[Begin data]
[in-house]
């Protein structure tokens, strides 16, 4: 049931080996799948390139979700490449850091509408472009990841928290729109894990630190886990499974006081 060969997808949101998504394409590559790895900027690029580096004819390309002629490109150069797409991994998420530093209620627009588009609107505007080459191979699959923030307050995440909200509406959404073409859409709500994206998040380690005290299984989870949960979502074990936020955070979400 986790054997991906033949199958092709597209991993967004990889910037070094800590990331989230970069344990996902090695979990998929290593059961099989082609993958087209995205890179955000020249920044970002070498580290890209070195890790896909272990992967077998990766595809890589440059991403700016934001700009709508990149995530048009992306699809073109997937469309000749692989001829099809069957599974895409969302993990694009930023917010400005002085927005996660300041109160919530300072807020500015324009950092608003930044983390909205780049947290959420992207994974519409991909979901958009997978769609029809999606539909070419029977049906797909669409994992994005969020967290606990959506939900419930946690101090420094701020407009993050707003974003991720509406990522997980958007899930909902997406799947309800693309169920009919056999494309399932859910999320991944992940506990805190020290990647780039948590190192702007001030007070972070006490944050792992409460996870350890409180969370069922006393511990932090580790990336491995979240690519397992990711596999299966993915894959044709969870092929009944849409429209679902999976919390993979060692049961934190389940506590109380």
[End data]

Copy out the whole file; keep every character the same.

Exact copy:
[in-house]
């Protein structure tokens, strides 16, 4: 049931080996799948390139979700490449850091509408472009990841928290729109894990630190886990499974006081 060969997808949101998504394409590559790895900027690029580096004819390309002629490109150069797409991994998420530093209620627009588009609107505007080459191979699959923030307050995440909200509406959404073409859409709500994206998040380690005290299984989870949960979502074990936020955070979400 986790054997991906033949199958092709597209991993967004990889910037070094800590990331989230970069344990996902090695979990998929290593059961099989082609993958087209995205890179955000020249920044970002070498580290890209070195890790896909272990992967077998990766595809890589440059991403700016934001700009709508990149995530048009992306699809073109997937469309000749692989001829099809069957599974895409969302993990694009930023917010400005002085927005996660300041109160919530300072807020500015324009950092608003930044983390909205780049947290959420992207994974519409991909979901958009997978769609029809999606539909070419029977049906797909669409994992994005969020967290606990959506939900419930946690101090420094701020407009993050707003974003991720509406990522997980958007899930909902997406799947309800693309169920009919056999494309399932859910999320991944992940506990805190020290990647780039948590190192702007001030007070972070006490944050792992409460996870350890409180969370069922006393511990932090580790990336491995979240690519397992990711596999299966993915894959044709969870092929009944849409429209679902999976919390993979060692049961934190389940506590109380």